There are a few basic things to note when taking any psychiatric medication. These rules pretty much apply to all of the meds covered in this site. I deal with the whole issues of side effects, brand vs. generic drugs and how to read PI sheets separately, as they are big freakin’ deals in of themselves.First you need decide if it’s bad enough to require any form of medication, and for that you should be seeing a talk therapist and you should belong to a support group. A psychiatrist is basically going to figure out the right meds for you and that’s going to be about it. Sometimes they’ll do therapy, but often not. For more information on, and reasons why you should be seeing a talk therapist and belong to a support group, take a look at my page on support groups. Both will help you determine if you really do need some type of medication. And if you do, the services of both therapist and support group are vital to complete what the drugs do. Meds alone are not going to fix your problems!
First you should stop drinking grapefruit juice and eating grapefruit. Really. Grapefruits contain an enzyme that messes with the enzymes that metabolize a majority of these medications, thus altering a med’s effectiveness. That’s why those wacky grapefruit diets work for some people. Not all meds are affected by grapefruit, just some 60% of them. Some drugs, mostly old-school tranquilizers like Halcion and Versed, are actually enhanced by grapefruit enzymes. Some meds like Neurontin (gabapentin), Keppra (levetiracetam) and lithium are not extensively metabolized and are mainly processed your kidneys or different liver enzymes entirely, so the grapefruit rule doesn’t apply at all. But if you’re taking a cocktail of medications it becomes confusing as to what do which liver enzymes metabolize. So just play it safe and give up the grapefruit juice, grapefruit sodas and grapefruits. And that’s just not when you take your meds, that’s all day, every day. This information is documented in your PI sheets, buried in there somewhere, if you can’t mix grapefruit and a particular medication. However, not all drug companies seem to be up on the grapefruit thing, even if their meds are metabolized by CYP450 3A4, the most popular liver enzyme and the one isozyme of the cytochrome P450 family that seems most affected by grapefruit juice.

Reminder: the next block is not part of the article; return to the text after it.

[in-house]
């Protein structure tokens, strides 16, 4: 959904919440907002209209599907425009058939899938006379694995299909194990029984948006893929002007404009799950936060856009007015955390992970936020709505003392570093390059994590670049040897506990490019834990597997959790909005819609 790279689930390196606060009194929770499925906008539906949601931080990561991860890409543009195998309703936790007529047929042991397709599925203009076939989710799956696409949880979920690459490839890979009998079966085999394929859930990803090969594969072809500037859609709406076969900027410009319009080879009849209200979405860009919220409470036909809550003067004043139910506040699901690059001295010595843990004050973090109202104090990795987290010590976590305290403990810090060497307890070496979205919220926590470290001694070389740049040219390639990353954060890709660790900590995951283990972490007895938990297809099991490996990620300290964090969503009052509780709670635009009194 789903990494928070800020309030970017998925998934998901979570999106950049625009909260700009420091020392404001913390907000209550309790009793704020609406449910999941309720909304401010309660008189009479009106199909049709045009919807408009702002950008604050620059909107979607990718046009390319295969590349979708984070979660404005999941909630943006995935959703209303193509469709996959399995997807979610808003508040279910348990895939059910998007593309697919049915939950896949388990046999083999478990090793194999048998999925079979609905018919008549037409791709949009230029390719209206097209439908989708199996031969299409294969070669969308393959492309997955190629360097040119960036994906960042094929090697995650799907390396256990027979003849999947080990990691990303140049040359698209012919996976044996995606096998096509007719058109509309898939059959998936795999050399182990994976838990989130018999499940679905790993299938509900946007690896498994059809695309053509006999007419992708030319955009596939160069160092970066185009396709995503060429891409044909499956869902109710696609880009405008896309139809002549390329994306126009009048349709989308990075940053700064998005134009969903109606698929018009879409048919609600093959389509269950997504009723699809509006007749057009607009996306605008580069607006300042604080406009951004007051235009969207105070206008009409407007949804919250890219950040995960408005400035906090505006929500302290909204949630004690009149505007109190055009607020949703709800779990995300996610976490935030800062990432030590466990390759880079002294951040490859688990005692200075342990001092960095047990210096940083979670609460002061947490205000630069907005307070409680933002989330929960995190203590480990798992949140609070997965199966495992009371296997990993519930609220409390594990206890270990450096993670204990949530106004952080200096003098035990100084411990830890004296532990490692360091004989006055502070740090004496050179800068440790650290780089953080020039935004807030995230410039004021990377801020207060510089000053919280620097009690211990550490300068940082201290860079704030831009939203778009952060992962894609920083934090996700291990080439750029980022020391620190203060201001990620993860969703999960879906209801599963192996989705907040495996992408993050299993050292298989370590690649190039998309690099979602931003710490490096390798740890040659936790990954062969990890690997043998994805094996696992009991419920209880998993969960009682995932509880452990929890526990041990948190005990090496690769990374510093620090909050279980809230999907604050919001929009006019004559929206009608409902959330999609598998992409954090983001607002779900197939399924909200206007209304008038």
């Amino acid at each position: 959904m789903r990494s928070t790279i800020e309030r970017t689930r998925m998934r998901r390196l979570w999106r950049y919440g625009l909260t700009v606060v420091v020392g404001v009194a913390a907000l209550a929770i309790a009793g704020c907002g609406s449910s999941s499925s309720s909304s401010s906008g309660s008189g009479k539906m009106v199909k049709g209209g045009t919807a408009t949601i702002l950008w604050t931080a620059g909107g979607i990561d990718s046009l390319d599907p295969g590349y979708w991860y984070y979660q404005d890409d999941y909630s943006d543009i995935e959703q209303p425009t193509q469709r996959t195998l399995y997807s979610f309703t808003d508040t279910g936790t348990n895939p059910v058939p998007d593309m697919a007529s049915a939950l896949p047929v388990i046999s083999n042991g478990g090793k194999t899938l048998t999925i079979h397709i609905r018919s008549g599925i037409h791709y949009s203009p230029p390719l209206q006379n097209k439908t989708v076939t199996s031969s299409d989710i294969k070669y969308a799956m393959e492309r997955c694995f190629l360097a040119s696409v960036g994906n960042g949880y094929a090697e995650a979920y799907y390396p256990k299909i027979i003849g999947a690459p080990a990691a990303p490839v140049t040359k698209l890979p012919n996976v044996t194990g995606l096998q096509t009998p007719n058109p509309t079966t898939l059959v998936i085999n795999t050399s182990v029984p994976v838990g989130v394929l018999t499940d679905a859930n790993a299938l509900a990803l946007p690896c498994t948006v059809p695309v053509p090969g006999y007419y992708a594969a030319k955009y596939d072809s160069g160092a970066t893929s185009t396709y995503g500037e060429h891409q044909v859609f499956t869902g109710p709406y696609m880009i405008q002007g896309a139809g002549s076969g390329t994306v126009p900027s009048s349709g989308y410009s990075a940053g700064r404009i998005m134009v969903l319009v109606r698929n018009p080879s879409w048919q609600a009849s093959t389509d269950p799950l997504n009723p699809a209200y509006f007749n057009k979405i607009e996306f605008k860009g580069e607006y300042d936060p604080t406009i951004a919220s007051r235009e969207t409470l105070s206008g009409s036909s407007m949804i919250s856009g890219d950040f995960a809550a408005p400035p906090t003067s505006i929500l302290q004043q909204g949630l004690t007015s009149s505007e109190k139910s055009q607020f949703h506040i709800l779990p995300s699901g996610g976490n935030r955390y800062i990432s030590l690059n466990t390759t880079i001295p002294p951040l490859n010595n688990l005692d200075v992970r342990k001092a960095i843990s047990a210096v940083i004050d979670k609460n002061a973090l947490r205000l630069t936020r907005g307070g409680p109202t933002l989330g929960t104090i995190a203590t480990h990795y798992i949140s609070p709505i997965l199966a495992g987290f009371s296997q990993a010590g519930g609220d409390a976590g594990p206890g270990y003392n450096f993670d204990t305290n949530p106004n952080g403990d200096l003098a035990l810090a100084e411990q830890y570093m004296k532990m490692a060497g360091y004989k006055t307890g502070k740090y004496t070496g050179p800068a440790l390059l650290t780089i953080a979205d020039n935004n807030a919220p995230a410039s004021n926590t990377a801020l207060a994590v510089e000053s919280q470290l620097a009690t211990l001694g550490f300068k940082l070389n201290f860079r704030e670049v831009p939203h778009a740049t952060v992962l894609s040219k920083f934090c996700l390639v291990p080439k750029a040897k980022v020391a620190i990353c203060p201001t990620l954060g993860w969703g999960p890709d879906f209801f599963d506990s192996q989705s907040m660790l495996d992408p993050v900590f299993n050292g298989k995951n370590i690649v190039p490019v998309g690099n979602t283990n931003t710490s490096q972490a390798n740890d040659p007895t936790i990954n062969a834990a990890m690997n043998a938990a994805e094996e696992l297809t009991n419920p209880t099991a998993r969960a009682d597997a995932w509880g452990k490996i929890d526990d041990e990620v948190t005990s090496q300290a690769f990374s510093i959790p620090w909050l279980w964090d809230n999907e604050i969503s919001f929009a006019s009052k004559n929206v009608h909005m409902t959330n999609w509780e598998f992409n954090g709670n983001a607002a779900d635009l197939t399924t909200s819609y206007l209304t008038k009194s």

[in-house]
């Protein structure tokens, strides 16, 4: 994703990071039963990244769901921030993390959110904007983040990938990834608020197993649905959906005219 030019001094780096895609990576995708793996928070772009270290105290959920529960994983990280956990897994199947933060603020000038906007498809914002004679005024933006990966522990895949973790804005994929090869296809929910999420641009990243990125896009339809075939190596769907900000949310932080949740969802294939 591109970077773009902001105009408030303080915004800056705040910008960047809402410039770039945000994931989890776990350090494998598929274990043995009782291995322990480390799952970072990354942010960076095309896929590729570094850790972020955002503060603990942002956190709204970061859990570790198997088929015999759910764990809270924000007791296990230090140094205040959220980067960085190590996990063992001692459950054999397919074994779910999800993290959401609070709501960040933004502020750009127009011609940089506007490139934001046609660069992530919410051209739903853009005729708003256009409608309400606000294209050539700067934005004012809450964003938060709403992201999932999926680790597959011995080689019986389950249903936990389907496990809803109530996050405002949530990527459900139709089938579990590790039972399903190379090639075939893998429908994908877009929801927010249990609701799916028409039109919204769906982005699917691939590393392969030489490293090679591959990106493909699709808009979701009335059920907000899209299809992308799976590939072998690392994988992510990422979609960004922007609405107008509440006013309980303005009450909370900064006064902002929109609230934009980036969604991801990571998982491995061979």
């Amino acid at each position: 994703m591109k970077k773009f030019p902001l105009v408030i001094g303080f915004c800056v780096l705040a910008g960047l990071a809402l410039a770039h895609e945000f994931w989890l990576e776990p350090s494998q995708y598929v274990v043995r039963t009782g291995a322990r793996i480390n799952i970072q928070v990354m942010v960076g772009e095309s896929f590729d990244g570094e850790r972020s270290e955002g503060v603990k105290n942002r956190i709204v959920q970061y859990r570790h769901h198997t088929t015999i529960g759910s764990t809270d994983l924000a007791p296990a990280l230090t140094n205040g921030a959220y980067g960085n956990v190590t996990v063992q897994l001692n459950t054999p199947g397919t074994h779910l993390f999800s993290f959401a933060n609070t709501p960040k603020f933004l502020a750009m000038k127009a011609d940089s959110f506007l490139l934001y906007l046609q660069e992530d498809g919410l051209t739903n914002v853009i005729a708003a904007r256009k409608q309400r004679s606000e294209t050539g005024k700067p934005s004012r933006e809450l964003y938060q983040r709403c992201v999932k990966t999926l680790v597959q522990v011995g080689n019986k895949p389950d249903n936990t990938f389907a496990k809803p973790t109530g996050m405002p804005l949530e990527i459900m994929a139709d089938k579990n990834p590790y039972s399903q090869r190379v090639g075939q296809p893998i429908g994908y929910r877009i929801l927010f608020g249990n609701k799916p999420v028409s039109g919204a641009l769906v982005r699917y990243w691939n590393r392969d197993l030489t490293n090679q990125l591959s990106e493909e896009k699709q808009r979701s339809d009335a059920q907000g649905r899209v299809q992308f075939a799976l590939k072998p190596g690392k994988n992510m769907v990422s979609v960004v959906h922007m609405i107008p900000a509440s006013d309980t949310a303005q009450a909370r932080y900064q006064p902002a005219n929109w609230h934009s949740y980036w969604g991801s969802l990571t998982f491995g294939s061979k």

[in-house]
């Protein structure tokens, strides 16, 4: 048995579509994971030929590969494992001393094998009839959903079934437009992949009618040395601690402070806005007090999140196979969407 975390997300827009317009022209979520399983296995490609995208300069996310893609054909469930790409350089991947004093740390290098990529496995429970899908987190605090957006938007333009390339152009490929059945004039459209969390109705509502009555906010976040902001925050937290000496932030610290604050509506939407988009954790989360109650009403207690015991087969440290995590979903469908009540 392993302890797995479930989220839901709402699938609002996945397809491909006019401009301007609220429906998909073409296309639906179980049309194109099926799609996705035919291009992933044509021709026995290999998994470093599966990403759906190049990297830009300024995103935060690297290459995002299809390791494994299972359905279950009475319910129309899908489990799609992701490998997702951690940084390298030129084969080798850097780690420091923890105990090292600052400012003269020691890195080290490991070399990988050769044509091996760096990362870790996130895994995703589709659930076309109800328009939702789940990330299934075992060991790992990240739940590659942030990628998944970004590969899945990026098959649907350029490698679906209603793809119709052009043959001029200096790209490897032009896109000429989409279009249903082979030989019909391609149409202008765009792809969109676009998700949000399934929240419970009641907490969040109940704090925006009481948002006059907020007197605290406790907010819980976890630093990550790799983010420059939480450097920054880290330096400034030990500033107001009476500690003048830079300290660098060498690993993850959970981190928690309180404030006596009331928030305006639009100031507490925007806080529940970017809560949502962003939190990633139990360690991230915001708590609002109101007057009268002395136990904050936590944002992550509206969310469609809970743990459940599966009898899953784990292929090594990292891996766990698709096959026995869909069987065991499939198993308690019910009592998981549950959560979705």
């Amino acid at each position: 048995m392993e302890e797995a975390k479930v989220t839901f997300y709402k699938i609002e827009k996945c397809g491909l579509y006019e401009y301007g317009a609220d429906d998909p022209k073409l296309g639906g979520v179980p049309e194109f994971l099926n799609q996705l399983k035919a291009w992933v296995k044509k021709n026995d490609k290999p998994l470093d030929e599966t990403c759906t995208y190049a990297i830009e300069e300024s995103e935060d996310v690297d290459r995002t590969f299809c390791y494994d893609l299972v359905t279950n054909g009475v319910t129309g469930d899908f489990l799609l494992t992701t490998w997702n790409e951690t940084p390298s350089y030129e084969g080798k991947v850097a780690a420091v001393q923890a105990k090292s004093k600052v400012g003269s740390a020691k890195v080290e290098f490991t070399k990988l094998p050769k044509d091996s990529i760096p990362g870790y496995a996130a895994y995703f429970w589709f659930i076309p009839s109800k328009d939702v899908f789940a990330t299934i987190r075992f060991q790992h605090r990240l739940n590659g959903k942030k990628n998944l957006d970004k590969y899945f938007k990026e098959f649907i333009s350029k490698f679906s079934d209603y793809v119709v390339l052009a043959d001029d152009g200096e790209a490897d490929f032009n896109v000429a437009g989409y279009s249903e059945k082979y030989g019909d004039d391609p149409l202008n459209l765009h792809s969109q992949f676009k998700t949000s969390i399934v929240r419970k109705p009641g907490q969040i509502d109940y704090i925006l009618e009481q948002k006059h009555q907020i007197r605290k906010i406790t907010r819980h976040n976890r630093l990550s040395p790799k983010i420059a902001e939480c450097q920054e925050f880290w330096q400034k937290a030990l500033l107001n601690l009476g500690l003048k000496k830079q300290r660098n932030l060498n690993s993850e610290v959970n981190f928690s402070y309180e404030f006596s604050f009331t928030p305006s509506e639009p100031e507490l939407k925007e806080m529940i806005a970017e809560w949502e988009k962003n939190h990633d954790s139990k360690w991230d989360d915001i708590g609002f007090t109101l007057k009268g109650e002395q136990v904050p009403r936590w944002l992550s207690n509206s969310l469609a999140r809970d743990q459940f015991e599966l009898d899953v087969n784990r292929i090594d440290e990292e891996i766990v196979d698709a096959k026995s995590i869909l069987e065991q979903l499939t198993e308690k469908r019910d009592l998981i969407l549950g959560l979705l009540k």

If you really need to know what is and isn’t affected by grapefruit juice, you can look it up here on a site dedicated to grapefruit-drug interactions, or just check my favorite drug-drug interaction site.
You should also wash down all meds with water and drink plenty of water to assist in the metabolism process. Milk and milk equivalents are OK for meds that are to be taken with foods. In almost all cases it is not the drug you take that does the job, but the metabolized bits processed by your liver that work the magic. This time the heavily kidney-processed drugs like lithium, Topamax (topiramate) and Neurontin (gabapentin) are especially dependent upon extra water to work their best and to avoid a lot of the nastier side effects of lithium and Topamax (topiramate).
Some meds you need to take with food and some meds you need to take on an empty stomach, that’s a given. But some meds, especially some of the anticonvulsants and the MAOIs, are really sensitive to particular foods, so what you eat one day can make your meds work better and what you eat another day can make them work worse than baseline. Read those patient information sheets carefully and dig into the drug companies’ web sites if you notice day-to-day variations in the efficacy of your medications. Never mind about the warning I had about citrus juice and extended-release meds I had before. I was full of crap. Stomach acid is way more acidic than straight lemon juice. Basic biology people. That’s why you should check out several different pages, and not get all of your information from a high school drop-out like me. At least I did write the evidence was spotty on that one.